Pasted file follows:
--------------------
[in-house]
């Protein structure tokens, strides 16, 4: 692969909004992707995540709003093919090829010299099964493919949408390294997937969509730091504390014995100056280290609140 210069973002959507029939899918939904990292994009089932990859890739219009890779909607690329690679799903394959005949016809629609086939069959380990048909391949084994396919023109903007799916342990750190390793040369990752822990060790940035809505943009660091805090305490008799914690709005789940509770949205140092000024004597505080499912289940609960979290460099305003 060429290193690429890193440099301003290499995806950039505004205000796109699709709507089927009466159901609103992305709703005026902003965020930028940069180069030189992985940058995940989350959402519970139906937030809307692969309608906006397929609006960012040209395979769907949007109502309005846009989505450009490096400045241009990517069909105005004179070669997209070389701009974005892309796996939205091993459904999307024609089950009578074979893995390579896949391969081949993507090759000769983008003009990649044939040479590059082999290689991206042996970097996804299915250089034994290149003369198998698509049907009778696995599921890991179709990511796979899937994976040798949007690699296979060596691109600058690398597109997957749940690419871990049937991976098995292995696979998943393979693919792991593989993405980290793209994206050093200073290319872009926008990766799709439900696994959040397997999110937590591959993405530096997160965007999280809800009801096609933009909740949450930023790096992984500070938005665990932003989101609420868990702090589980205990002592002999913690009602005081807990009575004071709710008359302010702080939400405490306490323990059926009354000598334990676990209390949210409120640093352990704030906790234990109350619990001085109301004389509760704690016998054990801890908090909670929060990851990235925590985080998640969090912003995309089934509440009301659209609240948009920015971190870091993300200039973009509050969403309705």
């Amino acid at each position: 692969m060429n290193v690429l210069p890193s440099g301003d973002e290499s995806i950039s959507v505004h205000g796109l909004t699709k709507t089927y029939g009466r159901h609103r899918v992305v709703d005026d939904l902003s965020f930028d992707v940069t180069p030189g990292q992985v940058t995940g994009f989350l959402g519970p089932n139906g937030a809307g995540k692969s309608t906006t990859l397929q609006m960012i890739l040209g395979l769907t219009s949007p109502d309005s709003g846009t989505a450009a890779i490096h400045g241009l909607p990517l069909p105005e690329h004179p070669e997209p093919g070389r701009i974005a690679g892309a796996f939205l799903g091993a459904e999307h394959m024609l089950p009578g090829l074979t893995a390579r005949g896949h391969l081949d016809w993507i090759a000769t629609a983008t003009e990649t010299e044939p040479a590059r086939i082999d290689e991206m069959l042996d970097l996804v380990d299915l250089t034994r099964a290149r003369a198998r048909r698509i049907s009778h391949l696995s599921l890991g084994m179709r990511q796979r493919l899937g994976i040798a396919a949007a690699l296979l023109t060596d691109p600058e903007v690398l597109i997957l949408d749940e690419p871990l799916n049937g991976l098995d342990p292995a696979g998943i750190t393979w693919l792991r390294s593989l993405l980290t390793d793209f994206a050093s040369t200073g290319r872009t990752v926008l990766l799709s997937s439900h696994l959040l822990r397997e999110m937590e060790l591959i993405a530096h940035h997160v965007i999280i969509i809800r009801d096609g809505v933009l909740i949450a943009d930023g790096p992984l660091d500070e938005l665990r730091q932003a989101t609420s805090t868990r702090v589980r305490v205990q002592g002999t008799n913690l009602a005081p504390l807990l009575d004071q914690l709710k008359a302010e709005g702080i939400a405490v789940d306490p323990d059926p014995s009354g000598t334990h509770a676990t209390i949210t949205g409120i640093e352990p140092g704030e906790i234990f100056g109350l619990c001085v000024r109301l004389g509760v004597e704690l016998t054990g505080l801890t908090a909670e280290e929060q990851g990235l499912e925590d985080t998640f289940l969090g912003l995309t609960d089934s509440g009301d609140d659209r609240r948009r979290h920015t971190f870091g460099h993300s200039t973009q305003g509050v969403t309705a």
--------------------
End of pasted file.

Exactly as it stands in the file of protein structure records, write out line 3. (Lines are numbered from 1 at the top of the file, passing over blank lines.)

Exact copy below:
């Amino acid at each position: 692969m060429n290193v690429l210069p890193s440099g301003d973002e290499s995806i950039s959507v505004h205000g796109l909004t699709k709507t089927y029939g009466r159901h609103r899918v992305v709703d005026d939904l902003s965020f930028d992707v940069t180069p030189g990292q992985v940058t995940g994009f989350l959402g519970p089932n139906g937030a809307g995540k692969s309608t906006t990859l397929q609006m960012i890739l040209g395979l769907t219009s949007p109502d309005s709003g846009t989505a450009a890779i490096h400045g241009l909607p990517l069909p105005e690329h004179p070669e997209p093919g070389r701009i974005a690679g892309a796996f939205l799903g091993a459904e999307h394959m024609l089950p009578g090829l074979t893995a390579r005949g896949h391969l081949d016809w993507i090759a000769t629609a983008t003009e990649t010299e044939p040479a590059r086939i082999d290689e991206m069959l042996d970097l996804v380990d299915l250089t034994r099964a290149r003369a198998r048909r698509i049907s009778h391949l696995s599921l890991g084994m179709r990511q796979r493919l899937g994976i040798a396919a949007a690699l296979l023109t060596d691109p600058e903007v690398l597109i997957l949408d749940e690419p871990l799916n049937g991976l098995d342990p292995a696979g998943i750190t393979w693919l792991r390294s593989l993405l980290t390793d793209f994206a050093s040369t200073g290319r872009t990752v926008l990766l799709s997937s439900h696994l959040l822990r397997e999110m937590e060790l591959i993405a530096h940035h997160v965007i999280i969509i809800r009801d096609g809505v933009l909740i949450a943009d930023g790096p992984l660091d500070e938005l665990r730091q932003a989101t609420s805090t868990r702090v589980r305490v205990q002592g002999t008799n913690l009602a005081p504390l807990l009575d004071q914690l709710k008359a302010e709005g702080i939400a405490v789940d306490p323990d059926p014995s009354g000598t334990h509770a676990t209390i949210t949205g409120i640093e352990p140092g704030e906790i234990f100056g109350l619990c001085v000024r109301l004389g509760v004597e704690l016998t054990g505080l801890t908090a909670e280290e929060q990851g990235l499912e925590d985080t998640f289940l969090g912003l995309t609960d089934s509440g009301d609140d659209r609240r948009r979290h920015t971190f870091g460099h993300s200039t973009q305003g509050v969403t309705a």